Clarence Samuel Stein (1882–1975) was an American urban planner, architect, and writer, a major proponent of the Garden City movement in the United States. His first job as an architect was with Bertram Grosvenor Goodhue, who hired him as a draftsman for the Panama-California Exposition. Richard Amero believed that Stein was responsible for laying out El Prado and the Plaza de Panama. In 1915 he presented a talk on the Panama-California Exposition before the New York chapter of the American Institute of Architects. He wrote an introduction on the triumph of the Spanish Colonial style for the book The Architecture and the Gardens of the San Diego Exposition. Stein would become a respected urban planner and won the AIA Gold Medal in 1956, the highest award of the American Institute of Architects.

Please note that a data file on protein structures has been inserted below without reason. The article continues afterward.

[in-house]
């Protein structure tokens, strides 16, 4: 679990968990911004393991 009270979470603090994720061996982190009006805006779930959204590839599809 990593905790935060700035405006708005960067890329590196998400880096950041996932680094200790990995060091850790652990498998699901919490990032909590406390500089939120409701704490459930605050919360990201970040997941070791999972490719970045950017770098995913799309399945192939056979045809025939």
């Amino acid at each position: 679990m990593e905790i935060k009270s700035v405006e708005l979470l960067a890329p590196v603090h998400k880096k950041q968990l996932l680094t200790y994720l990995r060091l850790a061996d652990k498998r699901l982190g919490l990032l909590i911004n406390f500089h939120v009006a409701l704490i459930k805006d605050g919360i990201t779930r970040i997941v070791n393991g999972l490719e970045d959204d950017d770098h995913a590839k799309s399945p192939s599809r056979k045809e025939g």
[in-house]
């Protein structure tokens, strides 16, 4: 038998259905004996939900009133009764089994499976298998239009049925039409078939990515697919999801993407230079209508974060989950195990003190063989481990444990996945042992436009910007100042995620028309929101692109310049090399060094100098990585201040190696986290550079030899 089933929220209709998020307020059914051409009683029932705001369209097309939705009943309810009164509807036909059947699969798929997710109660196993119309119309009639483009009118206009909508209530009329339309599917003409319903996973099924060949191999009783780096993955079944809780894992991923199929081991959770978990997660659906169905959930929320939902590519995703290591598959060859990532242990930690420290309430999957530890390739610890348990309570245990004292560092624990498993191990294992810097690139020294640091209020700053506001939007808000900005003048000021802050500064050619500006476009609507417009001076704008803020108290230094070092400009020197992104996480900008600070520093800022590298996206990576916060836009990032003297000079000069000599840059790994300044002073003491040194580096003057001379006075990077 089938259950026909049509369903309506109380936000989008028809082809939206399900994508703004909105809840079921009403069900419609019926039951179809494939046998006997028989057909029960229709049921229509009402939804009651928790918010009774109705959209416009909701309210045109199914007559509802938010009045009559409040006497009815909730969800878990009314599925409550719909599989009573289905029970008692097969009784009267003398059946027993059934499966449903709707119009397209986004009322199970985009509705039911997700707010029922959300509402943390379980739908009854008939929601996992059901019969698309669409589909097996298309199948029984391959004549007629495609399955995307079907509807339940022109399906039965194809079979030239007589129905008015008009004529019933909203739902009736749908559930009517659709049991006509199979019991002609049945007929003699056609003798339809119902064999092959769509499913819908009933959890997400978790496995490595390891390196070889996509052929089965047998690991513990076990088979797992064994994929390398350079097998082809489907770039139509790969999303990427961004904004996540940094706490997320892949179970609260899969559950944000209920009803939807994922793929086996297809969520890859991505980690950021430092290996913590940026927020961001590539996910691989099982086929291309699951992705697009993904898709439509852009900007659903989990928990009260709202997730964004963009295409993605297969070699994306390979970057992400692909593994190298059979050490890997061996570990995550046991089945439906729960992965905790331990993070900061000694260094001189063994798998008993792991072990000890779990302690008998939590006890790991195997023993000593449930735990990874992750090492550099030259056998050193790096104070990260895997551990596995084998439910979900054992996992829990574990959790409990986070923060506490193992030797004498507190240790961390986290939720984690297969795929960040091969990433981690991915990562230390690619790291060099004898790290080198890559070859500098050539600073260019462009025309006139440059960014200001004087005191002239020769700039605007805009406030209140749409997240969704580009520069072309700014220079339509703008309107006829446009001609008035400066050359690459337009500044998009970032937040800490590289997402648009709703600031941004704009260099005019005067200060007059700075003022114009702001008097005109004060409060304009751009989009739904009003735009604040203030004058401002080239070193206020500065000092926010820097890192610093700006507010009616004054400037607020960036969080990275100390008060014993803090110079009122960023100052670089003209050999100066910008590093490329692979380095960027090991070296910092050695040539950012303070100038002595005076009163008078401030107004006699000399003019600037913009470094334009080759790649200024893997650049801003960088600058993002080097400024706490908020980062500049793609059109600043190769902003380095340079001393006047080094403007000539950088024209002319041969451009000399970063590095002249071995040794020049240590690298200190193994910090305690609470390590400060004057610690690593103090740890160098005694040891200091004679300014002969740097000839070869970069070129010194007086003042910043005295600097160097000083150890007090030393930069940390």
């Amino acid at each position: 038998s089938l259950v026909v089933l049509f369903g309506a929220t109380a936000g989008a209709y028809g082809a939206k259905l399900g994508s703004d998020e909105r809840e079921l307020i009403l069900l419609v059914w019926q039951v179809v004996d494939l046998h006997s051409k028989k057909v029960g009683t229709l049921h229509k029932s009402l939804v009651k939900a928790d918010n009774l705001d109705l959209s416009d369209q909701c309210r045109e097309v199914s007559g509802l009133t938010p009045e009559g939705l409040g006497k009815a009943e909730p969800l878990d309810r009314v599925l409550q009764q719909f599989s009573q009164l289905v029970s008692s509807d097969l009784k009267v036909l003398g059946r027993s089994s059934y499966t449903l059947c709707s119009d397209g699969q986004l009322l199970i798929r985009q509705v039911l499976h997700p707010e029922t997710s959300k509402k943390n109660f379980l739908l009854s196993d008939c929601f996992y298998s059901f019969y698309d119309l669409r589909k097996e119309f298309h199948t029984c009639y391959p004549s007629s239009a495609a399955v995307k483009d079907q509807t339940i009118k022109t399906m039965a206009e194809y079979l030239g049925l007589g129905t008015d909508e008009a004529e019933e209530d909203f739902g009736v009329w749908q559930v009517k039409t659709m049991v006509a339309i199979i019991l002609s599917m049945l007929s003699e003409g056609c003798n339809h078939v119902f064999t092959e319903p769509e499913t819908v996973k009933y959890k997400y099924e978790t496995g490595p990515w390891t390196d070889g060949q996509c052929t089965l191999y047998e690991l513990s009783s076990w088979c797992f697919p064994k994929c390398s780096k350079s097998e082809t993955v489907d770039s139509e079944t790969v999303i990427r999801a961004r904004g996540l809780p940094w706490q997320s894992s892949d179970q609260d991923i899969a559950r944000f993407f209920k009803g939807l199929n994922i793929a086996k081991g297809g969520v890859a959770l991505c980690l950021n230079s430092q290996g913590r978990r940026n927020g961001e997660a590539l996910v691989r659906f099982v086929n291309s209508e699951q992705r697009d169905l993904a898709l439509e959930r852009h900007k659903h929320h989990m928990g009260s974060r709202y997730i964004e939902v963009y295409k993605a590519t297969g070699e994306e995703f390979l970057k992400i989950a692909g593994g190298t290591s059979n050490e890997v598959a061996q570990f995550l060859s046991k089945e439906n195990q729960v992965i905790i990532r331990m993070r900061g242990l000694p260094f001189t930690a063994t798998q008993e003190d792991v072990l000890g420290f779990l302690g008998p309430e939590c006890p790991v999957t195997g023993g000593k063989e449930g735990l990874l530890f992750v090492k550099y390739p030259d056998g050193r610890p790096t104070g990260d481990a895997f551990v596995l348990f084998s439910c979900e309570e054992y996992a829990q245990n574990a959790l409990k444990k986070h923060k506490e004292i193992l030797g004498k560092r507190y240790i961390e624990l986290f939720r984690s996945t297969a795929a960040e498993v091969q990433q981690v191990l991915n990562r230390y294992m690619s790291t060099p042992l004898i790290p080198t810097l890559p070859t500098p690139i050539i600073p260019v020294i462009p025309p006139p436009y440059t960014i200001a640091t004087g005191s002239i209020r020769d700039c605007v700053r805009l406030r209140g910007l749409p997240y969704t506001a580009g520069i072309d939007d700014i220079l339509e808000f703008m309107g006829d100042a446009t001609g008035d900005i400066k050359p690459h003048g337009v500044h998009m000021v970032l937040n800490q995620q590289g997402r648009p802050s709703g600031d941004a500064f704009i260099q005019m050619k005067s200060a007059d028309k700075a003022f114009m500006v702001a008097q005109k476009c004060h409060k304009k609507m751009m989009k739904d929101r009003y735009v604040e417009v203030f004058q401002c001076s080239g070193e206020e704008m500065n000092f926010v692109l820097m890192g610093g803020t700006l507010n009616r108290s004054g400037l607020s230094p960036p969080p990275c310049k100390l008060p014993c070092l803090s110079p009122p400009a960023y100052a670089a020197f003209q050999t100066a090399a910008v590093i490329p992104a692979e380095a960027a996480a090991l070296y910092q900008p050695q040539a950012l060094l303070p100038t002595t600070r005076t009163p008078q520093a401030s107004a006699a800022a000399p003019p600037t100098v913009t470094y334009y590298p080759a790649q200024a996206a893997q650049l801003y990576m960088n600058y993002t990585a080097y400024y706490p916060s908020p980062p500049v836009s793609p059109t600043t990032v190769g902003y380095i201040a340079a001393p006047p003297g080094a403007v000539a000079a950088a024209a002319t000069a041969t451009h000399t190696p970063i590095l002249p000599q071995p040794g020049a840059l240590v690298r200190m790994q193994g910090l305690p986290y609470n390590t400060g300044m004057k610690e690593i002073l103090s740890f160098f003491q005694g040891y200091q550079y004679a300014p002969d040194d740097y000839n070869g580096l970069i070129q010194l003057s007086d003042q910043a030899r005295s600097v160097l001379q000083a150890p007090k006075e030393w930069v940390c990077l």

In June, 1915, Stein spoke to the American Institute of Architects about the Panama-California Exposition. Here is the text of that speech.